Essay - Animal Therapy for Depression Animal Therapy with Elderly Patients for...


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Animal therapy for depression

Animal ***** with elderly patients

For many ***** citizens, the problems of aging can be compounded by ***** -- an illness that affects the body as well as the mind. A major depression affects people's ability to work, study, sleep, eat *****d enjoy activities ***** they once found ple*****urable. Symptoms include persistent feelings of sadness and anxiety, which ***** compound other physical illnesses as well.

As an alternative to pharmacological therapy, more physicians ***** counselors are turning to animal-assisted or pet therapy to help elderly adults cope with the effects of depression. This paper reviews the current literature regarding the use of animal-assisted to help elderly people deal ***** *****.

Many of ***** books regarding pet therapy focus on individual stories. In Pack ***** Two: The Intricate Bond Between People and Dogs, author Caroline Knapp (1998) interviews dog psychiatrists, trainers and dog owners to discern the "mysterious" and "unknowable" link between humans ***** dogs. Among ***** s*****ries Knapp includes are an excerpt about pet-assisted therapy in a nurs*****g home, where residents ***** regularly visited by dogs and cats. While interesting, much of the evidence that this book cites is merely anecdotal and need to be backed by research.

Thus, while the book is an interesting read, it is not a schol*****rly resource.

While much *****ecdotal evidence ex*****ts regarding animal-assisted therapy, there are few scientific studies documenting pets and the *****. One of the earliest studies is entitled "Intimacy, Domesticity and Pet Therapy with the Elderly: Expectation ***** Experience Among Nursing Home Volunteers," written by Joel Savishinsky (1992). In this study, the author interviewed community workers and college students who volunteered in three nursing homes in upstate New York. The volunteers in these programs were among the pioneers of bringing companion animals ***** geriatric institutions. Savishinsky found that both the institutional residents and the volunteers themselves derived great satisfaction from the experience.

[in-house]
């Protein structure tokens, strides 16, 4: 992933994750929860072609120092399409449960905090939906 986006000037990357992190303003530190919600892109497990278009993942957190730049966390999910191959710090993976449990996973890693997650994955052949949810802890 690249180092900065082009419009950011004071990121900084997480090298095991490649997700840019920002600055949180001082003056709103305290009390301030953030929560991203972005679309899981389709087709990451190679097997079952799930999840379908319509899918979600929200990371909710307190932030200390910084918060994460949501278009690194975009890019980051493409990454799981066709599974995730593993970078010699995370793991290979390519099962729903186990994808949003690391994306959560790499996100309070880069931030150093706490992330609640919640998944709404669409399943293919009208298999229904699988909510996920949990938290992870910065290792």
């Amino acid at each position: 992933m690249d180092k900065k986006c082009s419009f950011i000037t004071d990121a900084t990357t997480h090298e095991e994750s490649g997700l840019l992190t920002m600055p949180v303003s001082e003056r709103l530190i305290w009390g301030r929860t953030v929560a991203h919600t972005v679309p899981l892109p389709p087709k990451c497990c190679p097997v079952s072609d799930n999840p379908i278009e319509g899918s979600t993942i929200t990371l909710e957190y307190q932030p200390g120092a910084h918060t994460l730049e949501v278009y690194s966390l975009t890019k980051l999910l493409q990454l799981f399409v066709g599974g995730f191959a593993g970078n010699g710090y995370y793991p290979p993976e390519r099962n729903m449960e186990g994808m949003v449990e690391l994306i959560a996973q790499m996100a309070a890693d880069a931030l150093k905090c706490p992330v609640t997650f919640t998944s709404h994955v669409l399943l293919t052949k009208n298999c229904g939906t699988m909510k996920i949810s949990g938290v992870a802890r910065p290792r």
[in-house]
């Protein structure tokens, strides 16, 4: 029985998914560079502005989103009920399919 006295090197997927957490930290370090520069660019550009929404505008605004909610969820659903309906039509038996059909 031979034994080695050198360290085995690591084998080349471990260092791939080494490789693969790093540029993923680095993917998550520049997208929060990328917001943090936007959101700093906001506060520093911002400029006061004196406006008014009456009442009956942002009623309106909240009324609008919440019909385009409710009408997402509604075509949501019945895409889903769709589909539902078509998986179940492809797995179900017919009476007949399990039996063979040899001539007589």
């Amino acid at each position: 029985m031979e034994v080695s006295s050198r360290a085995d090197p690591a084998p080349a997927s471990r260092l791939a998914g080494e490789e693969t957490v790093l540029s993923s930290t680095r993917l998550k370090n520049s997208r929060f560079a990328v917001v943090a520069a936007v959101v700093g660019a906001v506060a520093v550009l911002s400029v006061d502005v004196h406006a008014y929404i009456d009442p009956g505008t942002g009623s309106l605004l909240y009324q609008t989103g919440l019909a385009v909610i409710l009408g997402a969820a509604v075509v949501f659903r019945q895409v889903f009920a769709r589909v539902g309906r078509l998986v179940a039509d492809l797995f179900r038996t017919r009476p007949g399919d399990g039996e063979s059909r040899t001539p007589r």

***** ***** article "Pet ***** *****: A historical review," Shirley Hooker et al (2002) trace the history of pet therapy back further, ***** to pastor***** England. This article looks back over the 40-year history of ***** therapy in nursing *****. In addition to detailing the history ***** pet ***** in ***** homes, this article reflects the evolution of nursing in general -- from assisting physicians to modern ***** care.

The *****s note that despite initial misgivings about bringing animals into nursing homes, ***** of the animal-assisted programs have proven positive for ***** home residents, particularly ***** those who had been withdrawn and uncommunicative.

This historical survey regarding ***** animals is backed by numerous current studies in the use of animal-assisted *****rapy, ***** among elderly nursing ***** residents.

In the article "Research and Reflection: *****nimal-Assisted ***** in Mental Health Settings," Debra Phillips Parshall (2003) examines ***** ***** studies and anecdotal evidence regarding companion *****. The author includes a story ***** her gr*****ndfather, who had sound mental faculties but was *****ly incapable ***** taking ***** of himself. Parshall notes that after regular visits ***** an Airedale terrier,

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